FOMO (fear of missing out) is a phenomenon in which a person is anxious to know what others are doing or experiencing. It stems from the natural human desire to socialize, connect with others, and be part of group experiences. However, it can have adverse effects on a person's behavior and decision-making.
The effects of FOMO have generally increased in the past 15 years due to widespread adoption of the Internet, social networks, and mobile devices. These technologies enable us to indulge in FOMO more often, seeking social interactions that are more passive (as an observer only), and with reduced thought and effort.
In business, social media companies may design their applications to tap into people's natural FOMO. For example, a social network may strategically select the items in a user's feed, creating the perception that something exciting or emotionally engaging is always happening on the network. The goal is for users to spend more time participating, which increases the company's profits from marketing and advertising.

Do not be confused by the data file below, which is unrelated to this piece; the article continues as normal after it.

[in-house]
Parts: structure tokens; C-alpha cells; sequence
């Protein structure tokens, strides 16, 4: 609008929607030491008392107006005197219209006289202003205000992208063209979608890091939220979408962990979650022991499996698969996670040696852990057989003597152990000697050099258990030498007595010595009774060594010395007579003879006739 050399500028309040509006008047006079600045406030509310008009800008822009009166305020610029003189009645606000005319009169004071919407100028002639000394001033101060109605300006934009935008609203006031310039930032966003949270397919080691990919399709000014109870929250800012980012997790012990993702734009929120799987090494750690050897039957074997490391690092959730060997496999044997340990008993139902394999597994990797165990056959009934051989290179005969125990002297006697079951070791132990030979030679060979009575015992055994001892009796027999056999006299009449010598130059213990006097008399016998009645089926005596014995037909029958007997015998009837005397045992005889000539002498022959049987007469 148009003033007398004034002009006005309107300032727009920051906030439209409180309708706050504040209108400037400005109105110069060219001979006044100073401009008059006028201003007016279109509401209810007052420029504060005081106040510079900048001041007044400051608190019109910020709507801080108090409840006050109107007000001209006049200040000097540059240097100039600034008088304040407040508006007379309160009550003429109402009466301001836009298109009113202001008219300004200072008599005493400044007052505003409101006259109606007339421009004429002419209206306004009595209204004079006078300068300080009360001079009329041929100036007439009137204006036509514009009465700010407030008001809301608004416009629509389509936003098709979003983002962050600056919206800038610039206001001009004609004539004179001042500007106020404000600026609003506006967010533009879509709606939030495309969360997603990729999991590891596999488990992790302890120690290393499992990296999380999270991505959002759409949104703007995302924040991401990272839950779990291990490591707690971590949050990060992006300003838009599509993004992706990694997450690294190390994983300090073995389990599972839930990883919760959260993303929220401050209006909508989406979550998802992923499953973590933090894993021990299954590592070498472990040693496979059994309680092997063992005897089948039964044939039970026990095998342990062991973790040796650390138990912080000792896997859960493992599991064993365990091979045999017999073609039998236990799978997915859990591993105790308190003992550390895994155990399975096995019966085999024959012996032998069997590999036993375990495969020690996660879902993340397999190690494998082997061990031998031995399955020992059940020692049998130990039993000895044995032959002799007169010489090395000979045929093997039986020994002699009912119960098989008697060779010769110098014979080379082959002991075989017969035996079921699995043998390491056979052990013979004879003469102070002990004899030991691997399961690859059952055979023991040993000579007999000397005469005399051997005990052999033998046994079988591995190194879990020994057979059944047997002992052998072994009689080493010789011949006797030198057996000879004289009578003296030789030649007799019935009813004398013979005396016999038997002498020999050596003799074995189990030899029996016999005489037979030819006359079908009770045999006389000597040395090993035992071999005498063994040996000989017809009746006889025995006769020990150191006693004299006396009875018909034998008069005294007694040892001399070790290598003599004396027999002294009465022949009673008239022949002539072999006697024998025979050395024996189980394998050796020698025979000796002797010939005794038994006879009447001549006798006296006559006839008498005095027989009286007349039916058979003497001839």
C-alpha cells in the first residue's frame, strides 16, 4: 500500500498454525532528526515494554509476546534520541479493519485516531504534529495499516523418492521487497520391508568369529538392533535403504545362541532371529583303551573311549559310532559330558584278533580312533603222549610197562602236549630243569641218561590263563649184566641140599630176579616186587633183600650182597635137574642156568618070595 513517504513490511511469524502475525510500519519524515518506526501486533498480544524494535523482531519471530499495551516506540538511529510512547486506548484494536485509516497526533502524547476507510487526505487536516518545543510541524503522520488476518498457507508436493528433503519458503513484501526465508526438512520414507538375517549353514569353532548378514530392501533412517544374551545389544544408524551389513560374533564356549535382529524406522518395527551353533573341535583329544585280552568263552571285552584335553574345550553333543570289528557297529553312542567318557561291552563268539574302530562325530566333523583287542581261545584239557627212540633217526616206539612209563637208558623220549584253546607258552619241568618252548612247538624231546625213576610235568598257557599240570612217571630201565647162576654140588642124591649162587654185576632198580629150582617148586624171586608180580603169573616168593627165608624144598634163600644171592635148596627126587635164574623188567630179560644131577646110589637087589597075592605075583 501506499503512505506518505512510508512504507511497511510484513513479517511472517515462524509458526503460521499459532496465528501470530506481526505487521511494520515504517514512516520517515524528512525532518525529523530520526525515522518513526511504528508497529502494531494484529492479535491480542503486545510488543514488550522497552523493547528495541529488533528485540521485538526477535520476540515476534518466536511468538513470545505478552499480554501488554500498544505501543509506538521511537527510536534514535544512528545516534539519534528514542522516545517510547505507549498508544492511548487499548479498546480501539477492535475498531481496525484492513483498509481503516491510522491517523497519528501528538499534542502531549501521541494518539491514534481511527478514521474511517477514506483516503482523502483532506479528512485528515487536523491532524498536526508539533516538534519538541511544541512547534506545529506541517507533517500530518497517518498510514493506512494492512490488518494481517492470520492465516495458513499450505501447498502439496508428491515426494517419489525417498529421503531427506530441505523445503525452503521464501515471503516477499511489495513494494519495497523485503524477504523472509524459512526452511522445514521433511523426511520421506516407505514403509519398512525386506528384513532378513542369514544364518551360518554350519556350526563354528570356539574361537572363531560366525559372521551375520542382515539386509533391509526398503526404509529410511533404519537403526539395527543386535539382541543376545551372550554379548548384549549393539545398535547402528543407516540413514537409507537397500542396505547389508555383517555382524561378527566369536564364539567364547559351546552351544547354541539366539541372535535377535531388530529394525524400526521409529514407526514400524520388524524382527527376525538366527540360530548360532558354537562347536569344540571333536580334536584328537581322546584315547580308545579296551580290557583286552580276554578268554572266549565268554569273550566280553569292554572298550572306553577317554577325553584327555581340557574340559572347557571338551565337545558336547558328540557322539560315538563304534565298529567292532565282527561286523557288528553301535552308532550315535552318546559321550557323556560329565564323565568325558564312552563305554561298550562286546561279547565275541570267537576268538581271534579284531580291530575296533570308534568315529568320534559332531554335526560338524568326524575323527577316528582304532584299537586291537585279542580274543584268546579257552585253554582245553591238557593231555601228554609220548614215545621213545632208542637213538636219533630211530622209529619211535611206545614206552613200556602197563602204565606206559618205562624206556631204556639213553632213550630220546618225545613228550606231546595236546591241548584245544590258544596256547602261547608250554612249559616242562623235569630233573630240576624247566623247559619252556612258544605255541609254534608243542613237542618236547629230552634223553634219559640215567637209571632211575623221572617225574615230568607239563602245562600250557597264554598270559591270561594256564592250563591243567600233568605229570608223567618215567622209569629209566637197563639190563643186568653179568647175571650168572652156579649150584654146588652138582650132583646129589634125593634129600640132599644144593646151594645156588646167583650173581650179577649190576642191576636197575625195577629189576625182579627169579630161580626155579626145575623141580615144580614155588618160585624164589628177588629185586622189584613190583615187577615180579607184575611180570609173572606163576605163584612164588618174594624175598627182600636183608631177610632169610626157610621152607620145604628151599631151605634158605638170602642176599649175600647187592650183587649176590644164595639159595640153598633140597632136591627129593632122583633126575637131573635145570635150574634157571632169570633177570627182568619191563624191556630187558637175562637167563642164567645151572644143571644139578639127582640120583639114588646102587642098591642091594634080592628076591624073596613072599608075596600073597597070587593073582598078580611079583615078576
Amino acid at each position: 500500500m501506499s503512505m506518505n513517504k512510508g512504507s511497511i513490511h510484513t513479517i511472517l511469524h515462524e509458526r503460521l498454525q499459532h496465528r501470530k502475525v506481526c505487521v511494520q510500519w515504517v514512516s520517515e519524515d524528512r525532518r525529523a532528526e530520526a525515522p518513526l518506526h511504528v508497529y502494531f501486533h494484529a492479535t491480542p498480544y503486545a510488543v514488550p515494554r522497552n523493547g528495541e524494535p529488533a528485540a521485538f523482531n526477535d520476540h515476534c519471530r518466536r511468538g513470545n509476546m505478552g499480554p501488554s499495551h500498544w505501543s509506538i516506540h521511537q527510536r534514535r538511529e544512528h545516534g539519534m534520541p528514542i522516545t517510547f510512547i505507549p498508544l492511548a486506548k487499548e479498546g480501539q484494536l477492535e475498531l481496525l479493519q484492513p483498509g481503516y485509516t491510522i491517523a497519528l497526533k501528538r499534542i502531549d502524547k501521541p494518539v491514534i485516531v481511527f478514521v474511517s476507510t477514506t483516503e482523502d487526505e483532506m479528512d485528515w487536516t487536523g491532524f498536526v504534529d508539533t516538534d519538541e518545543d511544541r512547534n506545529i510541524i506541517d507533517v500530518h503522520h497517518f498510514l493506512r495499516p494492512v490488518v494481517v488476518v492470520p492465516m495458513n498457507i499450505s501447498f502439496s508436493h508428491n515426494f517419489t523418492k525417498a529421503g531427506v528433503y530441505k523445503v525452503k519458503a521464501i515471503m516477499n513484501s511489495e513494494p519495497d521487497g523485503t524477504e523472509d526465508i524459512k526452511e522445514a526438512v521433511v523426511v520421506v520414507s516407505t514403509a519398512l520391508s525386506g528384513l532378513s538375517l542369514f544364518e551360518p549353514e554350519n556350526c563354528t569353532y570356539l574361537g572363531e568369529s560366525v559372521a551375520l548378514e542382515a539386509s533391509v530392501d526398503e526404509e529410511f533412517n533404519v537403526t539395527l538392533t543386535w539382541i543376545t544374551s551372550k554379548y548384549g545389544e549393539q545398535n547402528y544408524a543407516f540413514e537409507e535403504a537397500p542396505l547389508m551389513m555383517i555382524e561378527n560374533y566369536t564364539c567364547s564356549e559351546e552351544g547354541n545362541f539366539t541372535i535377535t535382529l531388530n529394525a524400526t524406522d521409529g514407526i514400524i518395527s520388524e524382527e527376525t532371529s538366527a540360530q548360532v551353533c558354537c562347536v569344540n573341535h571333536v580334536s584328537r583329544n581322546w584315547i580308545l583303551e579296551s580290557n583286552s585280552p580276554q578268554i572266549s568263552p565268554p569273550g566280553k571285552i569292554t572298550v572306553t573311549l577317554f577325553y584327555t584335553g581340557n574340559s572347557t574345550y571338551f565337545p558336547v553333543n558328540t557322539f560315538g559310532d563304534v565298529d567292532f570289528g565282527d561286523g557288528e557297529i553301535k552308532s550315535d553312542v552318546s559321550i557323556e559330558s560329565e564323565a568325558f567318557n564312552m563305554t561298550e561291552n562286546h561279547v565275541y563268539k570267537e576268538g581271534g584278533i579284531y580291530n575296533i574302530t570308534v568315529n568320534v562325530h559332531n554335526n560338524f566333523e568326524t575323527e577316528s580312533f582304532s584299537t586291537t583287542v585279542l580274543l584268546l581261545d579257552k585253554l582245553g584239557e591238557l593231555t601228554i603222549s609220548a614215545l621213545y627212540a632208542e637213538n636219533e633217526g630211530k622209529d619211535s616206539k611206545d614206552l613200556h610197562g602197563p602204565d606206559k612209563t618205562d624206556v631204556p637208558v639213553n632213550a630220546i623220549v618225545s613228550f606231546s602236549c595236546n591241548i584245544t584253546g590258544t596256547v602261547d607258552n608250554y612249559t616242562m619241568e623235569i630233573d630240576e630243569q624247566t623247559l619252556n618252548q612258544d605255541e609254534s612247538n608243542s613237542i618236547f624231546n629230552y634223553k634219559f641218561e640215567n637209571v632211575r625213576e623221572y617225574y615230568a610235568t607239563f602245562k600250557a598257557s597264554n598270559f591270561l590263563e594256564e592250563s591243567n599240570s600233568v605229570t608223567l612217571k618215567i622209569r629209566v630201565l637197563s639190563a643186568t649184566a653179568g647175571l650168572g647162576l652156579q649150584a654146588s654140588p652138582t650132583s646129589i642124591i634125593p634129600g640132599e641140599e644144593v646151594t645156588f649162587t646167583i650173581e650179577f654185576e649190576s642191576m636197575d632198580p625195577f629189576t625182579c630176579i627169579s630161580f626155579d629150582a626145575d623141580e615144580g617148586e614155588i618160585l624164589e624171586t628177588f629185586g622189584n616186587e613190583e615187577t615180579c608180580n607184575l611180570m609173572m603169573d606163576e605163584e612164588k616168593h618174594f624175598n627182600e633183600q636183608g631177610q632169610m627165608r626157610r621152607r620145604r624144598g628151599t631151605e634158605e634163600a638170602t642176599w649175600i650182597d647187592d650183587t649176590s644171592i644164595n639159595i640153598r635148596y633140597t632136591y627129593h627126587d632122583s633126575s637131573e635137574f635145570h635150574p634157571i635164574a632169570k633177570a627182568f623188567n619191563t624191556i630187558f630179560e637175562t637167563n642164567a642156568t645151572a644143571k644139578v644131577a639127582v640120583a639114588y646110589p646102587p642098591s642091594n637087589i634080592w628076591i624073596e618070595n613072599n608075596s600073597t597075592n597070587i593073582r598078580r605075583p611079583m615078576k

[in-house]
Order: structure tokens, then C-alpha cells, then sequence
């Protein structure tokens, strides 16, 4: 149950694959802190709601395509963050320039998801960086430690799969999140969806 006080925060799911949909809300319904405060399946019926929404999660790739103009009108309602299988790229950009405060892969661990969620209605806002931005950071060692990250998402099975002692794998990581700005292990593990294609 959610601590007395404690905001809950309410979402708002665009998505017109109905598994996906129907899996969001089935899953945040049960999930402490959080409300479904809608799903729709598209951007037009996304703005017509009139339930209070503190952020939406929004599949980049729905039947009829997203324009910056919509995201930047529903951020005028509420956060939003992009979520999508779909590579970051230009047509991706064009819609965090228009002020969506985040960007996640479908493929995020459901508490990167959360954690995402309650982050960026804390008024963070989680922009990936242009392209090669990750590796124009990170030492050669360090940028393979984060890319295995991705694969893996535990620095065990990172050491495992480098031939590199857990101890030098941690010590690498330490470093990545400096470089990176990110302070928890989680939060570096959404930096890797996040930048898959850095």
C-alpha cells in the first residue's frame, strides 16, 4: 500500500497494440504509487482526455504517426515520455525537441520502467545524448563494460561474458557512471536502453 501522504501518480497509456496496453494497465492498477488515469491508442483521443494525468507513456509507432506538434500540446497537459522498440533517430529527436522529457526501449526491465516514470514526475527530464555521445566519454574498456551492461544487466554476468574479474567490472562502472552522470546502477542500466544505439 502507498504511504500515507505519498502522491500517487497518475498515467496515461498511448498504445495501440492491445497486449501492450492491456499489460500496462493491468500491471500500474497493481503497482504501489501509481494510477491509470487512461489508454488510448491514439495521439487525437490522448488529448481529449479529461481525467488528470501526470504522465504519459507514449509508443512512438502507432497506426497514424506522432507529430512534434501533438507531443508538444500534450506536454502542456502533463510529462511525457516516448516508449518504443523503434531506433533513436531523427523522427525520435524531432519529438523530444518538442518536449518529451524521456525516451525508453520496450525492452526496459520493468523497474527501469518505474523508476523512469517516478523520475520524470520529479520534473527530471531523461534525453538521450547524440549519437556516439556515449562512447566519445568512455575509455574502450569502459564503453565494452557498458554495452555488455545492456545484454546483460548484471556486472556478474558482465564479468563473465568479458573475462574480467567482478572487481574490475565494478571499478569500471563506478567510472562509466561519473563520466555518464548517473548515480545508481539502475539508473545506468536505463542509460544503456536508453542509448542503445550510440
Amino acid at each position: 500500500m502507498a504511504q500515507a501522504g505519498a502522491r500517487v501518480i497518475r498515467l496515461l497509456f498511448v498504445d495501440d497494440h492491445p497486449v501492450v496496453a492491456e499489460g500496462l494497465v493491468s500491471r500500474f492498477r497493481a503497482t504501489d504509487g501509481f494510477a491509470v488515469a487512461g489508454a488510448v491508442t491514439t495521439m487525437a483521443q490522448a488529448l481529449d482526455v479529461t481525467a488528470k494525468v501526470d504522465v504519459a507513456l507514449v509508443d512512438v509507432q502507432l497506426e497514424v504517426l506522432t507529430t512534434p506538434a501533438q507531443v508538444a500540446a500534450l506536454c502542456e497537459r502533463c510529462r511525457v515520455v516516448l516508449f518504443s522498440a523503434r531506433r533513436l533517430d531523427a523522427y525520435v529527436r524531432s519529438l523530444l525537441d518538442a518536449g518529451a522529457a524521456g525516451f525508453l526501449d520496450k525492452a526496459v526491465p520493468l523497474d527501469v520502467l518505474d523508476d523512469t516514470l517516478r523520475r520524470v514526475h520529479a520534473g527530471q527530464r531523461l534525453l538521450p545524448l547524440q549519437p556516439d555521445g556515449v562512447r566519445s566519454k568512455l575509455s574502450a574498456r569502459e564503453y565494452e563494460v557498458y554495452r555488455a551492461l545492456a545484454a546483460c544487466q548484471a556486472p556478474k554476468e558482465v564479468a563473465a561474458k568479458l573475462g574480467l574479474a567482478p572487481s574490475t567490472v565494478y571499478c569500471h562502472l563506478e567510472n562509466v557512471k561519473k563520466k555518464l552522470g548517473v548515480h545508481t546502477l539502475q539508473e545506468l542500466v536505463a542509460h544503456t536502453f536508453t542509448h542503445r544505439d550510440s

Similarly, networked video games may be designed to give the user rewards for taking part in limited-time events, such as holiday celebrations, item giveaways, or daily quests. The user may feel compelled to log in and receive the reward, so they don't miss out on the advantage or special experience that other players have.
Because FOMO is a form of fear, it can have negative effects on a person's emotional health. Psychologists believe that when people compulsively use the Internet because of FOMO, their feelings of boredom and loneliness increase. For this reason, it's important to use social networks and video games in moderation, and never as a substitute for real-life interactions.